Subject(s)
COVID-19/genetics , Lung/metabolism , Pulmonary Disease, Chronic Obstructive/genetics , Transcriptome , Aged , Angiotensin-Converting Enzyme 2/genetics , Angiotensin-Converting Enzyme 2/metabolism , Basigin/genetics , Basigin/metabolism , COVID-19/diagnosis , COVID-19/metabolism , COVID-19/physiopathology , Case-Control Studies , Female , Forced Expiratory Volume , Gene Expression Regulation , Humans , Lung/physiopathology , Male , Middle Aged , Prognosis , Pulmonary Disease, Chronic Obstructive/diagnosis , Pulmonary Disease, Chronic Obstructive/metabolism , Pulmonary Disease, Chronic Obstructive/physiopathology , Receptor, Angiotensin, Type 1/genetics , Receptor, Angiotensin, Type 1/metabolism , Receptor, Angiotensin, Type 2/genetics , Receptor, Angiotensin, Type 2/metabolism , Vital Capacity
12.
Bioessays ; 43(3): e2000112, 2021 03.
Article in English | MEDLINE | ID: covidwho-985954

ABSTRACT

This renin-angiotensin system (RAS) interpretation is focused on differences in tissue dependence on RAS and on the topological hierarchy that allows mediators to act only on downstream tissues. Dependence of tissues on RAS: Tested by expectation maximization clustering of the RNA human tissue expression (https://biogps.org/). ACE and vasoconstrictive AT1R clustered with the prorenin receptor. ACE2 and dilatory MAS1 clustered with nine RAS-related genes, highly expressed in: Liver; Cardiac_Myocytes; Skeletal_Muscle; Uterus; Kidney; Lung; Small_Intestine; Smooth_Muscle. RAS and stress accumulation: While prorenin is active after binding to its receptor, binding of soluble renin increases its enzymatic activity several times. Increased renin secretion multiplies the overall capacity for producing Ang I, leading to hypertension and increased vascular resistance. Coronavirus infection and comorbidities: Cardiorespiratory failure during infection is linked to the previously altered RAS role in lungs and myocardium. Reduced vasodilation by ACE2 lead to vasoconstriction and suboptimal tissue perfusion patterns. Also see the video abstract here https://www.youtube.com/watch?v=Jf0Iped-Mws.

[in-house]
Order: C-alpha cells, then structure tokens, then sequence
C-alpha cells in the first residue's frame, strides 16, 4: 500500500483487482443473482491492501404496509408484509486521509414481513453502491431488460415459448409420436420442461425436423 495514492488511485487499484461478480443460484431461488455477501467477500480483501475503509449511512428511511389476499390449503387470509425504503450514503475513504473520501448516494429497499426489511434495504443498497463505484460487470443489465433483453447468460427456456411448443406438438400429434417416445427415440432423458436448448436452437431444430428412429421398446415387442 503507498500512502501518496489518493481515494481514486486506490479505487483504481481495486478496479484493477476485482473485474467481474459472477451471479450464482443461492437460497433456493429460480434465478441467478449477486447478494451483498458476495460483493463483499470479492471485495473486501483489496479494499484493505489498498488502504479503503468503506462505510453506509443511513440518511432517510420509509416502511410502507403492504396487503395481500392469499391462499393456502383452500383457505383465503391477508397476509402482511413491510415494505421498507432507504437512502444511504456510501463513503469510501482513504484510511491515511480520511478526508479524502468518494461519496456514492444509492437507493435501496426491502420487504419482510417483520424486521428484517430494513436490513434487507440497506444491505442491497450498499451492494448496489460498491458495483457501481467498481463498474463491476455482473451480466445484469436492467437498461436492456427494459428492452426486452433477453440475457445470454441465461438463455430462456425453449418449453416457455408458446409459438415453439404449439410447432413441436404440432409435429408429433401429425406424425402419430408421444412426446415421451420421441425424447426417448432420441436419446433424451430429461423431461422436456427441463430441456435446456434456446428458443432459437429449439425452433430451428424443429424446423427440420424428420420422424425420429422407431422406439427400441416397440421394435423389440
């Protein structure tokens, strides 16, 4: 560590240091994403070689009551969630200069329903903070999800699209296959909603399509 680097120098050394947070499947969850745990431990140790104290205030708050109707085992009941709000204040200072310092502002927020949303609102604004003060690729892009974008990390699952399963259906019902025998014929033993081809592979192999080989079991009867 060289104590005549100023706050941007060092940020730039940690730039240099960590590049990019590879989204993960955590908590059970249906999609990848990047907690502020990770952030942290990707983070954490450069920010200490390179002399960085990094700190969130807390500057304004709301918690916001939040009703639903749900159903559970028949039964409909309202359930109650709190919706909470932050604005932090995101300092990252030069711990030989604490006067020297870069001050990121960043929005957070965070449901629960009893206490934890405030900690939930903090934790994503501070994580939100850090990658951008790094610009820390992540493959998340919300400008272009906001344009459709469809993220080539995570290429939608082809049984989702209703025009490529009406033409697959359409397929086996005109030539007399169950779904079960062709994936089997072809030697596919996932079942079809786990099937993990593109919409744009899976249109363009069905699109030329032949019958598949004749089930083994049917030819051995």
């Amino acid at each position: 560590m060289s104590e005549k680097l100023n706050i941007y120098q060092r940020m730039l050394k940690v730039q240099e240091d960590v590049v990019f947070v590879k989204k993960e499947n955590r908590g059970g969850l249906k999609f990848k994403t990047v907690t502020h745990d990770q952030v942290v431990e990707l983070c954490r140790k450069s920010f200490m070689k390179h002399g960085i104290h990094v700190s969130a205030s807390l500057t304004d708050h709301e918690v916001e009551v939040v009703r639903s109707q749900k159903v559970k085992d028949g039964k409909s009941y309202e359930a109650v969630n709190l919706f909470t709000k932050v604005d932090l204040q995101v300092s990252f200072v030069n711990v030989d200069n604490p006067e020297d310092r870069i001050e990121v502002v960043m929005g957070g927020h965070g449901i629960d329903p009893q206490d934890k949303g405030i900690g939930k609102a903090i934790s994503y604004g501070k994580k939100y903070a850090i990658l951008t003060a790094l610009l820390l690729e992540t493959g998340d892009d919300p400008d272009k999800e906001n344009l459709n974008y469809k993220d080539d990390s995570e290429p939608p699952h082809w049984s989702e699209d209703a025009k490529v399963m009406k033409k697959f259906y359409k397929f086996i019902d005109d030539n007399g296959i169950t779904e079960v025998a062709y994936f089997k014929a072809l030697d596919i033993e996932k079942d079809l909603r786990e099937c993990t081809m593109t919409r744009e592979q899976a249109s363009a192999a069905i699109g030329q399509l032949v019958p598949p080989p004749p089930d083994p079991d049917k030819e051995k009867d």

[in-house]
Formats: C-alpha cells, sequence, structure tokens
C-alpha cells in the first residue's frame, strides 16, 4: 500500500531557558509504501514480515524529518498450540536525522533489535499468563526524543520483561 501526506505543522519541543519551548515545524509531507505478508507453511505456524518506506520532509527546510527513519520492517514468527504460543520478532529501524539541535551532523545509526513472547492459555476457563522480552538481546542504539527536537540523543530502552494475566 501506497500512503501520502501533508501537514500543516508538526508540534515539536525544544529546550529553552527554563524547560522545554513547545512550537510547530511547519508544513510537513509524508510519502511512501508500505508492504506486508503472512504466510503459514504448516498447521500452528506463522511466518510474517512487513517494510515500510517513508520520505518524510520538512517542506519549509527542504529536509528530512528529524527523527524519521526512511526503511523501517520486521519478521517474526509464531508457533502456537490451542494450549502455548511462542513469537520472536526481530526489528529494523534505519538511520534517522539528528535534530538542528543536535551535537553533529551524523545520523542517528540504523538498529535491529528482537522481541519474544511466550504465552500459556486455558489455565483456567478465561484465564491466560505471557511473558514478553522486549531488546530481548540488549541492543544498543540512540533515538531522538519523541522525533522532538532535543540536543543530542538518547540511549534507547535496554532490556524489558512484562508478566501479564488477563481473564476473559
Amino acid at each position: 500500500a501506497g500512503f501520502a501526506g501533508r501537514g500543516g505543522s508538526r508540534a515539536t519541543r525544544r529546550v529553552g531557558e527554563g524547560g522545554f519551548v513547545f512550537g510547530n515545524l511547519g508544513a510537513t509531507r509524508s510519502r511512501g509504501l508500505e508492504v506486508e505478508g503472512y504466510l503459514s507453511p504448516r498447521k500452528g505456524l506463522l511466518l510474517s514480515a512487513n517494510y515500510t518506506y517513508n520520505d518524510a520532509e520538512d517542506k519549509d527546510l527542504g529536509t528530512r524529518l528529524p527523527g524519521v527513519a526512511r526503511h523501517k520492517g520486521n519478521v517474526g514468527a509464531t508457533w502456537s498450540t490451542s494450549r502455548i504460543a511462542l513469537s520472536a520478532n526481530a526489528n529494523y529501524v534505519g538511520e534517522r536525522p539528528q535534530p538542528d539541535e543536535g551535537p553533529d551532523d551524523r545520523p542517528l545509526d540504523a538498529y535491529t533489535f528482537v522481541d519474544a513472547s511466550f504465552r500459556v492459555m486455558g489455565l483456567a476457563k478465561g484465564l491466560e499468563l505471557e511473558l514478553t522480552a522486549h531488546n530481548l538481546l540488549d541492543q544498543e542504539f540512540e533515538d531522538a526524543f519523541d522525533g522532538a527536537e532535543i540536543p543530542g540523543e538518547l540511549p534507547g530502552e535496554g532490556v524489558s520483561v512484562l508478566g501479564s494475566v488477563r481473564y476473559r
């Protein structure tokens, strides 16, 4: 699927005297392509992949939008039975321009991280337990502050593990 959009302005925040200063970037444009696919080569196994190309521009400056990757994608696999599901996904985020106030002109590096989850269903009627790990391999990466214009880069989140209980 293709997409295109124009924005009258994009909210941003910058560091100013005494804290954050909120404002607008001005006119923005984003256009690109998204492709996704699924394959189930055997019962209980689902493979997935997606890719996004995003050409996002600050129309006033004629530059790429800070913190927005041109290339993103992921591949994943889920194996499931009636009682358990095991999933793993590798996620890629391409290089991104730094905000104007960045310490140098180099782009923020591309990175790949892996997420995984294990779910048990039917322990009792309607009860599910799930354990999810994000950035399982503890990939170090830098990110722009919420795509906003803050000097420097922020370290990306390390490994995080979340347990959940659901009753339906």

Subject(s)
Angiotensin-Converting Enzyme 2/genetics , COVID-19/genetics , Hypertension/genetics , Renin-Angiotensin System/genetics , SARS-CoV-2/metabolism , SARS-CoV-2/pathogenicity , Aged , Angiotensin I/genetics , Angiotensin I/metabolism , Angiotensin-Converting Enzyme 2/metabolism , COVID-19/metabolism , COVID-19/mortality , COVID-19/virology , Gene Expression Regulation , Humans , Hypertension/metabolism , Hypertension/mortality , Hypertension/virology , Lung/metabolism , Lung/pathology , Lung/virology , Myocardium/metabolism , Myocardium/pathology , Peptidyl-Dipeptidase A/genetics , Peptidyl-Dipeptidase A/metabolism , Proto-Oncogene Proteins/genetics , Proto-Oncogene Proteins/metabolism , Receptor, Angiotensin, Type 1/genetics , Receptor, Angiotensin, Type 1/metabolism , Receptor, Angiotensin, Type 2/genetics , Receptor, Angiotensin, Type 2/metabolism , Receptors, G-Protein-Coupled/genetics , Receptors, G-Protein-Coupled/metabolism , Renin/genetics , Renin/metabolism , Signal Transduction , Survival Analysis
13.
J Ovarian Res ; 13(1): 79, 2020 Jul 19.
Article in English | MEDLINE | ID: covidwho-657841

ABSTRACT